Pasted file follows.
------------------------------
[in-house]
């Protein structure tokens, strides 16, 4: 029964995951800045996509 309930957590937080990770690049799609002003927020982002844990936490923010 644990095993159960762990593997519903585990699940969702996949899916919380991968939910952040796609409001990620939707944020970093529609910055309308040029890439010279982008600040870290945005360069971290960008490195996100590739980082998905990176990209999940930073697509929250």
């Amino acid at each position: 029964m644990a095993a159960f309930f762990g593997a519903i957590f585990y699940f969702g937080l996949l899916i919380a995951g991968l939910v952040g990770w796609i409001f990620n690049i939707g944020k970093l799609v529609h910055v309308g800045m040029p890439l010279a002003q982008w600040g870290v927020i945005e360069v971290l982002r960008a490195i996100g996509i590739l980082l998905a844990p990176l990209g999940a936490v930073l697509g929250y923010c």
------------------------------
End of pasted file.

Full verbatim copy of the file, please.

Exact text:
[in-house]
């Protein structure tokens, strides 16, 4: 029964995951800045996509 309930957590937080990770690049799609002003927020982002844990936490923010 644990095993159960762990593997519903585990699940969702996949899916919380991968939910952040796609409001990620939707944020970093529609910055309308040029890439010279982008600040870290945005360069971290960008490195996100590739980082998905990176990209999940930073697509929250």
């Amino acid at each position: 029964m644990a095993a159960f309930f762990g593997a519903i957590f585990y699940f969702g937080l996949l899916i919380a995951g991968l939910v952040g990770w796609i409001f990620n690049i939707g944020k970093l799609v529609h910055v309308g800045m040029p890439l010279a002003q982008w600040g870290v927020i945005e360069v971290l982002r960008a490195i996100g996509i590739l980082l998905a844990p990176l990209g999940a936490v930073l697509g929250y923010c």